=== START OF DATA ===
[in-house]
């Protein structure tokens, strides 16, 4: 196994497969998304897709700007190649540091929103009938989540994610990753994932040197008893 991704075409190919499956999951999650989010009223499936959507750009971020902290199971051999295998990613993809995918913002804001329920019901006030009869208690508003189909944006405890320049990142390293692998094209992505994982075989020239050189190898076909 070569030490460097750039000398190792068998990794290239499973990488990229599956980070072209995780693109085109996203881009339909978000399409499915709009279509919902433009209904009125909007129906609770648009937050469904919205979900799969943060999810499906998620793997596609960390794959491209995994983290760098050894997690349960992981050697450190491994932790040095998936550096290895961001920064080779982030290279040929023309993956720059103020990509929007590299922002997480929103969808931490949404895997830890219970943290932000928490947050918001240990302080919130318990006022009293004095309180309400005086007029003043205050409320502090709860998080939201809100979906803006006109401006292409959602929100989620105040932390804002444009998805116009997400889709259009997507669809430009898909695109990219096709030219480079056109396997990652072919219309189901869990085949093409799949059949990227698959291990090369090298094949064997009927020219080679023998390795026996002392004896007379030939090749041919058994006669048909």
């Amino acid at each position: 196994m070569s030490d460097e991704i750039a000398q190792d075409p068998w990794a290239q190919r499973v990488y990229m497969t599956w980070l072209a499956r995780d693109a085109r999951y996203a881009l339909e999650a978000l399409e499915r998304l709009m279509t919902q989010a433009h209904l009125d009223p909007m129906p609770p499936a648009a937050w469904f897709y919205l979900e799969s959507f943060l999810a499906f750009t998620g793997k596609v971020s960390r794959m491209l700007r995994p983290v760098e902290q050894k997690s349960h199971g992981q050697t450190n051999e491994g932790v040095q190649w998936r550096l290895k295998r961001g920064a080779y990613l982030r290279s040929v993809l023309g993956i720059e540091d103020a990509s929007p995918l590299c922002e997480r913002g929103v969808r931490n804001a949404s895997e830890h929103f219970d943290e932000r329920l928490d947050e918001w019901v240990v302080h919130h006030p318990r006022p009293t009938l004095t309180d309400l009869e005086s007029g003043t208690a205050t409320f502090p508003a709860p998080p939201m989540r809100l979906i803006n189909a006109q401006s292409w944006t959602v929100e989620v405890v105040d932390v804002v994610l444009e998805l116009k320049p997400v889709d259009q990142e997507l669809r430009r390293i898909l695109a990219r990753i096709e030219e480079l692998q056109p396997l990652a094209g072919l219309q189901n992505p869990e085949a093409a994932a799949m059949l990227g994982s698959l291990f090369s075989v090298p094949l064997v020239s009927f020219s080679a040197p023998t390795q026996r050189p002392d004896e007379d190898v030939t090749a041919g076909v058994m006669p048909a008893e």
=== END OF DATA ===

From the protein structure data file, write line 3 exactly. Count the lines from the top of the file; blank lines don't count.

């Amino acid at each position: 196994m070569s030490d460097e991704i750039a000398q190792d075409p068998w990794a290239q190919r499973v990488y990229m497969t599956w980070l072209a499956r995780d693109a085109r999951y996203a881009l339909e999650a978000l399409e499915r998304l709009m279509t919902q989010a433009h209904l009125d009223p909007m129906p609770p499936a648009a937050w469904f897709y919205l979900e799969s959507f943060l999810a499906f750009t998620g793997k596609v971020s960390r794959m491209l700007r995994p983290v760098e902290q050894k997690s349960h199971g992981q050697t450190n051999e491994g932790v040095q190649w998936r550096l290895k295998r961001g920064a080779y990613l982030r290279s040929v993809l023309g993956i720059e540091d103020a990509s929007p995918l590299c922002e997480r913002g929103v969808r931490n804001a949404s895997e830890h929103f219970d943290e932000r329920l928490d947050e918001w019901v240990v302080h919130h006030p318990r006022p009293t009938l004095t309180d309400l009869e005086s007029g003043t208690a205050t409320f502090p508003a709860p998080p939201m989540r809100l979906i803006n189909a006109q401006s292409w944006t959602v929100e989620v405890v105040d932390v804002v994610l444009e998805l116009k320049p997400v889709d259009q990142e997507l669809r430009r390293i898909l695109a990219r990753i096709e030219e480079l692998q056109p396997l990652a094209g072919l219309q189901n992505p869990e085949a093409a994932a799949m059949l990227g994982s698959l291990f090369s075989v090298p094949l064997v020239s009927f020219s080679a040197p023998t390795q026996r050189p002392d004896e007379d190898v030939t090749a041919g076909v058994m006669p048909a008893e």